In this experiment, Figure 17b is particularly important, as the optimal color model provided different chromaticities for each distribution condition by design. We see here that the prediction by the mean LMS model was also influenced by the shape of the distribution. The mean chromaticity model predicted the same chromaticity for any distribution condition; thus, any shift of the observers’ perceptual white point depending on distribution condition cannot be explained by the mean chromaticity model. 
Figure 17a shows that all observers’ settings exhibited a systematic pattern. For the red-increased distribution, observers’ settings shifted in a higher L/(L+M) and lower S/(L+M) direction compared to settings under the natural distribution. For the blue-increased distribution, the observers’ settings shifted in a lower L/(L+M) and higher S/(L+M) direction. Thus, the shape of the color distribution had a strong effect on observers’ settings in this experiment. Importantly these shifts closely resemble the prediction pattern of the optimal color model, as shown in Figure 17b. These results would support our hypothesis that human observers use the shape of a color distribution to infer the chromaticity of an illuminant. However, note that the mean LMS model also seemed to predict shifts in the observers’ settings reasonably well. Later in this section, we quantify the degree of agreement between observers’ settings and model predictions based on correlation coefficient and RMSE values. 
Figure 18 shows the luminance settings for each condition. Overall, it can be seen that the observers’ luminance settings are closer to the illuminant intensity (i.e., ground truth) compared to Experiments 1 and 2 (Figures 6 and 13), suggesting better estimation of the intensity of illuminants. We performed two-way, repeated-measures ANOVAs with distribution condition (natural, red-increased, or blue-increased) and illuminant condition (4000 K, 6500 K, or 10,000 K) as the within-subject factors for the luminance settings. The main effects of distribution condition and illuminant condition were not significant: F(2, 6) = 0.149, p > 0.05; F(2, 6) = 4.06, p > 0.05, respectively. The interaction between two factors also was not significant, F(4, 12) = 1.32, p > 0.05. Thus, we found no significant difference for any pair of conditions in Experiment 3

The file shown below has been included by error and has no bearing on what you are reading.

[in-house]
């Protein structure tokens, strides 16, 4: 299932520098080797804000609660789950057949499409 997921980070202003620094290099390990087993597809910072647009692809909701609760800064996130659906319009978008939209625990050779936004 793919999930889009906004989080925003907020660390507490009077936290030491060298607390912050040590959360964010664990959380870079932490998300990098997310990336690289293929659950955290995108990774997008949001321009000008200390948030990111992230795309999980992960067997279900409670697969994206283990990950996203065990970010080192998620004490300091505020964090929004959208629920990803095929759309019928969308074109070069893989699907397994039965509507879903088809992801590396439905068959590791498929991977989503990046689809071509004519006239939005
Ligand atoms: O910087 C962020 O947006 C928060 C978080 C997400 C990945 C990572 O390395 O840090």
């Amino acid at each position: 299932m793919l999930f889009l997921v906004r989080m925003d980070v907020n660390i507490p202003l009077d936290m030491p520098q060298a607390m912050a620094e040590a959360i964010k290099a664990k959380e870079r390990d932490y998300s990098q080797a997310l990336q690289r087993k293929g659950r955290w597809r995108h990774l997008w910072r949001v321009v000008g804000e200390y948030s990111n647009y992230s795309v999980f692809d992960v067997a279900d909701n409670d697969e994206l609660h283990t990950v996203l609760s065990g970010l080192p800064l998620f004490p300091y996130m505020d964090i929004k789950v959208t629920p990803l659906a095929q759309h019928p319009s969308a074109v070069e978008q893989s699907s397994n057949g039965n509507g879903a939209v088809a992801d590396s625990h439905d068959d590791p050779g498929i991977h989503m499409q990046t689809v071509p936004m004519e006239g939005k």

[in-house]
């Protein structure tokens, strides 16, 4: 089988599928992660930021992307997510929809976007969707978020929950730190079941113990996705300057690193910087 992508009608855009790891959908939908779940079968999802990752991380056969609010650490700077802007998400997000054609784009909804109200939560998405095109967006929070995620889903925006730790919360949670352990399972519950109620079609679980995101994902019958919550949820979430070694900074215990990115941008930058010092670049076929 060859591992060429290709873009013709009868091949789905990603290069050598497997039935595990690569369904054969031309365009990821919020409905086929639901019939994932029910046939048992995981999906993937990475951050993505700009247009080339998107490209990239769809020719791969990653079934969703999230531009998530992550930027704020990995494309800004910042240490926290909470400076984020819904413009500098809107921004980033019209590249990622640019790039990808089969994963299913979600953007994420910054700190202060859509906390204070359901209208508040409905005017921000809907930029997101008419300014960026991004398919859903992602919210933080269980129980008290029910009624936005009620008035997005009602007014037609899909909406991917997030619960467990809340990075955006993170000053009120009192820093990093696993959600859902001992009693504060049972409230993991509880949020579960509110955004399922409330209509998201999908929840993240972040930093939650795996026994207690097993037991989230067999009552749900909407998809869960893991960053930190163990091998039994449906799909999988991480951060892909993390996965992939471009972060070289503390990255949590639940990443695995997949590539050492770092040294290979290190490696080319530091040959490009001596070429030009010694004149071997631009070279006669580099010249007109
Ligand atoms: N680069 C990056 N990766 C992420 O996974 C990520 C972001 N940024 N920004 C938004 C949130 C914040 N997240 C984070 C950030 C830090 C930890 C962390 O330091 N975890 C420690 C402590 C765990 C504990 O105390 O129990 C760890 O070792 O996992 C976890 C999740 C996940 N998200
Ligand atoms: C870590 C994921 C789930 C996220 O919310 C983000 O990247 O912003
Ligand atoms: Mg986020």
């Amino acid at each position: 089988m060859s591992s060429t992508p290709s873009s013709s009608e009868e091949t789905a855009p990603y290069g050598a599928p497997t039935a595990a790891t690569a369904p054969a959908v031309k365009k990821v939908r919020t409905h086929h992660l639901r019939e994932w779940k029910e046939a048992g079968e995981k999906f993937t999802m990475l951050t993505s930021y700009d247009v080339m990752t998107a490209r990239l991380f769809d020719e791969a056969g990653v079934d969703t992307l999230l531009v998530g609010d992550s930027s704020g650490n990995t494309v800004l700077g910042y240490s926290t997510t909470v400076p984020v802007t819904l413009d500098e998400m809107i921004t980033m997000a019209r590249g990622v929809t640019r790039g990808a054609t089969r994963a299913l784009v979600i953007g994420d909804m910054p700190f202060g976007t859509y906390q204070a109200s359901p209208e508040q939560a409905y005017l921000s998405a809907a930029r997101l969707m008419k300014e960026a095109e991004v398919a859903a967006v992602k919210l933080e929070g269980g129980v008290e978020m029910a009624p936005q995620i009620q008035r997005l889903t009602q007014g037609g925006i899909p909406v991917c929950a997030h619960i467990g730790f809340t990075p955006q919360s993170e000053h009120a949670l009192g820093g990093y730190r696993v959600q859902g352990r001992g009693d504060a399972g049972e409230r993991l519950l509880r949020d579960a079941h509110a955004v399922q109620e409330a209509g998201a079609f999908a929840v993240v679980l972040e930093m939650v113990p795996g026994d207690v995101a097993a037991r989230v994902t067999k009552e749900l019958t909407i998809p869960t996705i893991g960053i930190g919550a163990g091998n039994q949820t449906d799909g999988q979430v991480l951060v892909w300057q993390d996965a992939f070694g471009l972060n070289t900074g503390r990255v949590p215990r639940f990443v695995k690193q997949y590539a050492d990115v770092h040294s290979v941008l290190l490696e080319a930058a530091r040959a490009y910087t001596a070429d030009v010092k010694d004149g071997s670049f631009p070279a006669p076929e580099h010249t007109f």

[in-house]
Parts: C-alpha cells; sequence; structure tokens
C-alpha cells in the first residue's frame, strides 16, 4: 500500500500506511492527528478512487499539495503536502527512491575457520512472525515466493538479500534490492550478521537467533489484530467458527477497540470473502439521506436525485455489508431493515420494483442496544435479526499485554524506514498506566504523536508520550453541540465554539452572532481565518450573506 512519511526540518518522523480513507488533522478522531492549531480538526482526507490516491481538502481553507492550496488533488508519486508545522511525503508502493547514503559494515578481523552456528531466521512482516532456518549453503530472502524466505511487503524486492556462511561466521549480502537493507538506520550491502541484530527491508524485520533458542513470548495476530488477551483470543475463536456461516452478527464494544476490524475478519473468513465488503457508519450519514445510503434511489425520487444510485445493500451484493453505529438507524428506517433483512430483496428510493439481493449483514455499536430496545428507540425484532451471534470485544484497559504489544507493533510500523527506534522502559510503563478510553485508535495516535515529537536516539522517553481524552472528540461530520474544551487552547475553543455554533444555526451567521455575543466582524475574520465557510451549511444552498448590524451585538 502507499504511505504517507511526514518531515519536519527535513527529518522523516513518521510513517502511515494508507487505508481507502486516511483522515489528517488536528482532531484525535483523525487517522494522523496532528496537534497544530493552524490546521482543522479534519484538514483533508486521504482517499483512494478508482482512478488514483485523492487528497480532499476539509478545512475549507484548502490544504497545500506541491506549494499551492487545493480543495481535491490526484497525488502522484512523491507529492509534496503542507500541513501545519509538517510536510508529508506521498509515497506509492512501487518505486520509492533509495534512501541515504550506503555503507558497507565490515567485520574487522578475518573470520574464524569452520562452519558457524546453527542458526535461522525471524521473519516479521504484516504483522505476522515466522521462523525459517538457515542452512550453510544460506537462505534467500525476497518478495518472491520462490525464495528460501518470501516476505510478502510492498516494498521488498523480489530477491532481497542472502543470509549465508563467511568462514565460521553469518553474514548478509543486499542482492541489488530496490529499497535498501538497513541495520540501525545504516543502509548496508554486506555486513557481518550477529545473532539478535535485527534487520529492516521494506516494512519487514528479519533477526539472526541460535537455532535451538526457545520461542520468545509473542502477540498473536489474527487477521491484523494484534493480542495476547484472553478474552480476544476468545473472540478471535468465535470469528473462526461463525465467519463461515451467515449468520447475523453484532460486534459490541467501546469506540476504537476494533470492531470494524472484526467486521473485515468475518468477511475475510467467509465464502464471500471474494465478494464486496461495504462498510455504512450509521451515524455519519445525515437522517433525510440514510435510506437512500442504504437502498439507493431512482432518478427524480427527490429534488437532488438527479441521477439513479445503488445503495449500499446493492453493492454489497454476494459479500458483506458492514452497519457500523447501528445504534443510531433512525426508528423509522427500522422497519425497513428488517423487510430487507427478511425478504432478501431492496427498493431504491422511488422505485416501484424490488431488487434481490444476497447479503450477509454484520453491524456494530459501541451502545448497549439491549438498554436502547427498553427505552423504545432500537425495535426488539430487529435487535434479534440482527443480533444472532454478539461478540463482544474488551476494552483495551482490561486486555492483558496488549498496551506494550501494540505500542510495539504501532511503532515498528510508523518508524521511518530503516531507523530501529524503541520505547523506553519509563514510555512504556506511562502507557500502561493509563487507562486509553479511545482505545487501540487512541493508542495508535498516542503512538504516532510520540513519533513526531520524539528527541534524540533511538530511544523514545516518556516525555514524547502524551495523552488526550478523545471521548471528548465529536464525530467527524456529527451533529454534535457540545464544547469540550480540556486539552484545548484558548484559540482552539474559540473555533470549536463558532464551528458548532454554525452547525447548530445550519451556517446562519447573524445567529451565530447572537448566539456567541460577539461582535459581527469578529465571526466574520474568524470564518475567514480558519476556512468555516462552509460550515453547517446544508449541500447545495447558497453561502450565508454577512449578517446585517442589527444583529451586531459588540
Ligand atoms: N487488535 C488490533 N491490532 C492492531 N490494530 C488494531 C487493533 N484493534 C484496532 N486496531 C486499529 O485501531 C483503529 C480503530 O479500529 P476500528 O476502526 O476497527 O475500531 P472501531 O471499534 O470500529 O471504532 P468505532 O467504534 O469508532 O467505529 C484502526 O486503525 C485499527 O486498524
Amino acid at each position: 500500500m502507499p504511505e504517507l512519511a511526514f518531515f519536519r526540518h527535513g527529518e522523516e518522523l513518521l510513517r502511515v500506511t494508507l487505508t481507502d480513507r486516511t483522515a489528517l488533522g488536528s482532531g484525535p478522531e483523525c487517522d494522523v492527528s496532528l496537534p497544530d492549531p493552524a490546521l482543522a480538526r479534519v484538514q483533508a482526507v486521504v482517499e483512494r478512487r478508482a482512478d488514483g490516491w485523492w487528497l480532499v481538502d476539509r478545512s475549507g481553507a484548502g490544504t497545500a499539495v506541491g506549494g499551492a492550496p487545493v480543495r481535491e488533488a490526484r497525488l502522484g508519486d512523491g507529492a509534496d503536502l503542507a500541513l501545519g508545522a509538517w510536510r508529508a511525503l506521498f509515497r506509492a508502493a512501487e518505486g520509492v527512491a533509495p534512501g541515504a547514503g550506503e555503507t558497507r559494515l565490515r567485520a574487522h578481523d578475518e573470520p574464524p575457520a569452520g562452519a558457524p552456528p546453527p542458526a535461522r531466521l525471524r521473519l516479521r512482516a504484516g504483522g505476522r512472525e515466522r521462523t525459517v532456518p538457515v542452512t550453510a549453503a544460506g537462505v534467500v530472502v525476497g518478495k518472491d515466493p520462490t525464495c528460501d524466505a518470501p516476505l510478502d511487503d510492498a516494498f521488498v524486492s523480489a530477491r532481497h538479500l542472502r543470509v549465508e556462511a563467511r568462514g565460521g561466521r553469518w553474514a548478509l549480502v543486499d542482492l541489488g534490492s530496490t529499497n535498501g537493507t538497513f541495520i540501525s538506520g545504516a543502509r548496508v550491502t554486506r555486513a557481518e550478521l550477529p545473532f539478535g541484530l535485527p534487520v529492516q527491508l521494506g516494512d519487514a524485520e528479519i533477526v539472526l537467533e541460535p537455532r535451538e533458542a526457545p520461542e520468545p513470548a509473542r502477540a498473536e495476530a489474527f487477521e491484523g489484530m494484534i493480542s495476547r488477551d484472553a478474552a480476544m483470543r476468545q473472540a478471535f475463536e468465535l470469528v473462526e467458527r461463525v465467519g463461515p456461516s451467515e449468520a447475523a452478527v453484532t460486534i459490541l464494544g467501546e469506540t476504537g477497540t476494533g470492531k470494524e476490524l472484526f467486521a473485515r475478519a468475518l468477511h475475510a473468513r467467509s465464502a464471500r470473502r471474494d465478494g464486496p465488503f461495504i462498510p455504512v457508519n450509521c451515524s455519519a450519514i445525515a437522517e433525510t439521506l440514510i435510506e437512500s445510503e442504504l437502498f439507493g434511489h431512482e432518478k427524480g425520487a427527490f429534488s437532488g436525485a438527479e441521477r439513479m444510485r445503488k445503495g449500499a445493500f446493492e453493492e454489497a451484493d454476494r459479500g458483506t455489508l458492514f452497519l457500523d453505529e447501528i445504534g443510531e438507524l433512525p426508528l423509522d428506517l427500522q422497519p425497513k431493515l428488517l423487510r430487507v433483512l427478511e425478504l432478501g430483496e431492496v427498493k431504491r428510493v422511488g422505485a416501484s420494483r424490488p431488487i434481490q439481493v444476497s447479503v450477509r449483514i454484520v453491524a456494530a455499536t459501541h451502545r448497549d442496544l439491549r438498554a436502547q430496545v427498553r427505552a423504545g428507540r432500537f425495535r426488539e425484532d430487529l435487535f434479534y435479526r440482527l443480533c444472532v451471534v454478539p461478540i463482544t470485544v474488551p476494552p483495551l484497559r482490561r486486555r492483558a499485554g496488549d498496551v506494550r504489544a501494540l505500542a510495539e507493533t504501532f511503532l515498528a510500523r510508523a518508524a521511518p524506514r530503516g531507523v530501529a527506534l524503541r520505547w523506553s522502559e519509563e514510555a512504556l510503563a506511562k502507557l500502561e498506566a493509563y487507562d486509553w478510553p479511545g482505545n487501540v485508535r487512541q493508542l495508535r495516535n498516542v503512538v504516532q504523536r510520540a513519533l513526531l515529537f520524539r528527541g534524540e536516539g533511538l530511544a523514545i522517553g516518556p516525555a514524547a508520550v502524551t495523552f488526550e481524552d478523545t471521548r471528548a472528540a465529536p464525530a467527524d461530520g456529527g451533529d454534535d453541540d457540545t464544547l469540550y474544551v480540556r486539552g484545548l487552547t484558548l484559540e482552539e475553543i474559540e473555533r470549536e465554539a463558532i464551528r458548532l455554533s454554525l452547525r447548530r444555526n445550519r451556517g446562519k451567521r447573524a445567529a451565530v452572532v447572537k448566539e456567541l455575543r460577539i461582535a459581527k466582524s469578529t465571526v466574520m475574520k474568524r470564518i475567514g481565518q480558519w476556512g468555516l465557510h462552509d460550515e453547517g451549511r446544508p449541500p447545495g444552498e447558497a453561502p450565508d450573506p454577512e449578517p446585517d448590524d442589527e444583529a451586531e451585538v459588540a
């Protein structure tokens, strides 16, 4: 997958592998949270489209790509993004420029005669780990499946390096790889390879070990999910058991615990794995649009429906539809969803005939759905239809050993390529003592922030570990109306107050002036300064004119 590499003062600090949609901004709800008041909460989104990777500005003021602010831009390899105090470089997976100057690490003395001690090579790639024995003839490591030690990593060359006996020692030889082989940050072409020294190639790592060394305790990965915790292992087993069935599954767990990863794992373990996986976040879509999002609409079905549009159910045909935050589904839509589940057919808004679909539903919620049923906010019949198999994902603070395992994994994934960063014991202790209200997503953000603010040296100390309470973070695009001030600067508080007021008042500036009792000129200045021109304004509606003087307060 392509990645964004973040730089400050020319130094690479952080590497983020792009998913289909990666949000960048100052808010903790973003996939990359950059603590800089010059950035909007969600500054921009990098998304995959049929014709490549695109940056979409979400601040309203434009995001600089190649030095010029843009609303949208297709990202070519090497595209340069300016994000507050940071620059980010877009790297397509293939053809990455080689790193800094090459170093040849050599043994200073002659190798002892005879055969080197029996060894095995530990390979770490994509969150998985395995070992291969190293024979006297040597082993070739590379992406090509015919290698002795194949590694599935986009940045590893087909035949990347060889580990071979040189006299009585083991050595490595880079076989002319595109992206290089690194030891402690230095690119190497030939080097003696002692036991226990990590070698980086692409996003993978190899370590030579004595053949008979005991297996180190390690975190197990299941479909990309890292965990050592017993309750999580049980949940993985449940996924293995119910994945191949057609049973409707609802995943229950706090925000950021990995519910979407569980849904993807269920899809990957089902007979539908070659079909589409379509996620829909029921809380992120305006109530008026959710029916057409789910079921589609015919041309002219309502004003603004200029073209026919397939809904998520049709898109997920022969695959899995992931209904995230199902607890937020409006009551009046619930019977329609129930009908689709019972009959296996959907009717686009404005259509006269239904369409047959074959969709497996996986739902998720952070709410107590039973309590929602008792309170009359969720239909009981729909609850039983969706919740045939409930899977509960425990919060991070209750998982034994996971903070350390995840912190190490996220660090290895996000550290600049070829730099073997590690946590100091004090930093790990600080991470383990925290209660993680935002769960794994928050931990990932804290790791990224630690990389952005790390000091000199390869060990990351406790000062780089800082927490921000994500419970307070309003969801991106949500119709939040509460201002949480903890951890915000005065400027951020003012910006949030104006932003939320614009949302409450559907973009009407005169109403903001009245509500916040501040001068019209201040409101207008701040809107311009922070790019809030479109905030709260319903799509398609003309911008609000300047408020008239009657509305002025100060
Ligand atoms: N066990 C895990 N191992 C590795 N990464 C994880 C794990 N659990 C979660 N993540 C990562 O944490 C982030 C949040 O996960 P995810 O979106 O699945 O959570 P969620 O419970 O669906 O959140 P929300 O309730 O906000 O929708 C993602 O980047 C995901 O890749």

Figure 18.
 
Observers’ luminance settings for each condition in Experiment 3. The red and cyan crosses indicate the mean luminance and highest luminance across 60 surrounding surfaces, respectively. The blue cross symbol shows the intensity of the test illuminant. The magenta cross denotes the prediction by the optimal color model. Error bars are ±SE across four observers.
Figure 18.
 
Observers’ luminance settings for each condition in Experiment 3. The red and cyan crosses indicate the mean luminance and highest luminance across 60 surrounding surfaces, respectively. The blue cross symbol shows the intensity of the test illuminant. The magenta cross denotes the prediction by the optimal color model. Error bars are ±SE across four observers.
We again calculated correlation coefficients for the averaged observers’ settings (nine points) and each luminance statistic. Correlation coefficients were 0.2154 (p > 0.05), 0.3255 (p > 0.05), 0.1833 (p > 0.05), and 0.2701 (p > 0.05) for mean luminance, highest luminance, illuminant intensity, and optimal color model, respectively. Thus, none of the tested models here shows a particularly high correlation. This result is in agreement with Experiment 2
Because the main focus of this experiment was to examine the effect of distribution shape on observers’ settings, we do not show CIs that focused on the effect of illuminant change on observers’ settings. Instead, we examine the degree of agreement between model prediction and observers’ settings using correlation coefficients. Figure 19 shows a plot where the horizontal axis is the prediction of a optimal color model and the vertical axis is the observers’ settings in the L/(L+M) and S/(L+M) direction. The dotted line indicates a unity line. The solid line is a straight line fitted to the nine data points. The correlation coefficient is shown at the bottom right in each subpanel, where *** indicates a p value less than 0.001. The correlation coefficients show fairly high values, suggesting that the optimal color model can account for human observers’ behavior well.